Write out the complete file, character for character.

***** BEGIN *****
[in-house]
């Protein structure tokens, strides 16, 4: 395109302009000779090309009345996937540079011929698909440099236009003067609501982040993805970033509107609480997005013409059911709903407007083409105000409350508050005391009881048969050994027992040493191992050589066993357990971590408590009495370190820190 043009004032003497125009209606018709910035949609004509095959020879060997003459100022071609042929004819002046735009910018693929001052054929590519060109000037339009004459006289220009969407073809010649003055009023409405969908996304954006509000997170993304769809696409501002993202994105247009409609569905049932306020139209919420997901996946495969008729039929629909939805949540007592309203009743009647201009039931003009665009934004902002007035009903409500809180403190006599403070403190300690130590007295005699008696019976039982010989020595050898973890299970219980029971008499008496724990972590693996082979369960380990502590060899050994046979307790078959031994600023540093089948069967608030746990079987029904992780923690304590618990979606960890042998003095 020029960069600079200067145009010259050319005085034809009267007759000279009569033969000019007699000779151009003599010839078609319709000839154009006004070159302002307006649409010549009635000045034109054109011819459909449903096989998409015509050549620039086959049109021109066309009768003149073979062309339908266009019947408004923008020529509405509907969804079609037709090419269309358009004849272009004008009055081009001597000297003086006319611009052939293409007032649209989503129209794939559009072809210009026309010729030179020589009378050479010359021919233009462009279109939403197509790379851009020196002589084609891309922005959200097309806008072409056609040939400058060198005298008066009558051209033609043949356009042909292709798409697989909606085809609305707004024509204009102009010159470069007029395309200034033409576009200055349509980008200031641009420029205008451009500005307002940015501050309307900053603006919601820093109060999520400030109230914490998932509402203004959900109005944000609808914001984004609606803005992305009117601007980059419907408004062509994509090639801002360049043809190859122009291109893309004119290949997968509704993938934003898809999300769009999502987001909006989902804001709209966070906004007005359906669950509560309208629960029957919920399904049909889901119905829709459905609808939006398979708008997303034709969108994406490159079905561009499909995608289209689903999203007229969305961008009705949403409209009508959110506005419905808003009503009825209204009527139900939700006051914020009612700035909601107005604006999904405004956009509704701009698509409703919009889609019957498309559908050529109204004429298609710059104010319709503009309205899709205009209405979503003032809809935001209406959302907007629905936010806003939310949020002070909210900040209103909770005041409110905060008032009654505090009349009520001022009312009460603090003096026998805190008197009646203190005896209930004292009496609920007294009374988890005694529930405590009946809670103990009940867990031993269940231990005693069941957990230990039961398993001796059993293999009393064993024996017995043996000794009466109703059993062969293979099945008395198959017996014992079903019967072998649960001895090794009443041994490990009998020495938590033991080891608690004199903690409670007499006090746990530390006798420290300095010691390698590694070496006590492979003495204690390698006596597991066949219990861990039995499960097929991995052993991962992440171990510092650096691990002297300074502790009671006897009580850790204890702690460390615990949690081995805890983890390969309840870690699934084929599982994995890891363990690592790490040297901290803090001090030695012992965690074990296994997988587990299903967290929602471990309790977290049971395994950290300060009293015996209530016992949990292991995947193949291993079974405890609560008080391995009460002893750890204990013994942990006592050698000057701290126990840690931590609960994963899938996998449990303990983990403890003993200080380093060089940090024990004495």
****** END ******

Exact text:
[in-house]
């Protein structure tokens, strides 16, 4: 395109302009000779090309009345996937540079011929698909440099236009003067609501982040993805970033509107609480997005013409059911709903407007083409105000409350508050005391009881048969050994027992040493191992050589066993357990971590408590009495370190820190 043009004032003497125009209606018709910035949609004509095959020879060997003459100022071609042929004819002046735009910018693929001052054929590519060109000037339009004459006289220009969407073809010649003055009023409405969908996304954006509000997170993304769809696409501002993202994105247009409609569905049932306020139209919420997901996946495969008729039929629909939805949540007592309203009743009647201009039931003009665009934004902002007035009903409500809180403190006599403070403190300690130590007295005699008696019976039982010989020595050898973890299970219980029971008499008496724990972590693996082979369960380990502590060899050994046979307790078959031994600023540093089948069967608030746990079987029904992780923690304590618990979606960890042998003095 020029960069600079200067145009010259050319005085034809009267007759000279009569033969000019007699000779151009003599010839078609319709000839154009006004070159302002307006649409010549009635000045034109054109011819459909449903096989998409015509050549620039086959049109021109066309009768003149073979062309339908266009019947408004923008020529509405509907969804079609037709090419269309358009004849272009004008009055081009001597000297003086006319611009052939293409007032649209989503129209794939559009072809210009026309010729030179020589009378050479010359021919233009462009279109939403197509790379851009020196002589084609891309922005959200097309806008072409056609040939400058060198005298008066009558051209033609043949356009042909292709798409697989909606085809609305707004024509204009102009010159470069007029395309200034033409576009200055349509980008200031641009420029205008451009500005307002940015501050309307900053603006919601820093109060999520400030109230914490998932509402203004959900109005944000609808914001984004609606803005992305009117601007980059419907408004062509994509090639801002360049043809190859122009291109893309004119290949997968509704993938934003898809999300769009999502987001909006989902804001709209966070906004007005359906669950509560309208629960029957919920399904049909889901119905829709459905609808939006398979708008997303034709969108994406490159079905561009499909995608289209689903999203007229969305961008009705949403409209009508959110506005419905808003009503009825209204009527139900939700006051914020009612700035909601107005604006999904405004956009509704701009698509409703919009889609019957498309559908050529109204004429298609710059104010319709503009309205899709205009209405979503003032809809935001209406959302907007629905936010806003939310949020002070909210900040209103909770005041409110905060008032009654505090009349009520001022009312009460603090003096026998805190008197009646203190005896209930004292009496609920007294009374988890005694529930405590009946809670103990009940867990031993269940231990005693069941957990230990039961398993001796059993293999009393064993024996017995043996000794009466109703059993062969293979099945008395198959017996014992079903019967072998649960001895090794009443041994490990009998020495938590033991080891608690004199903690409670007499006090746990530390006798420290300095010691390698590694070496006590492979003495204690390698006596597991066949219990861990039995499960097929991995052993991962992440171990510092650096691990002297300074502790009671006897009580850790204890702690460390615990949690081995805890983890390969309840870690699934084929599982994995890891363990690592790490040297901290803090001090030695012992965690074990296994997988587990299903967290929602471990309790977290049971395994950290300060009293015996209530016992949990292991995947193949291993079974405890609560008080391995009460002893750890204990013994942990006592050698000057701290126990840690931590609960994963899938996998449990303990983990403890003993200080380093060089940090024990004495």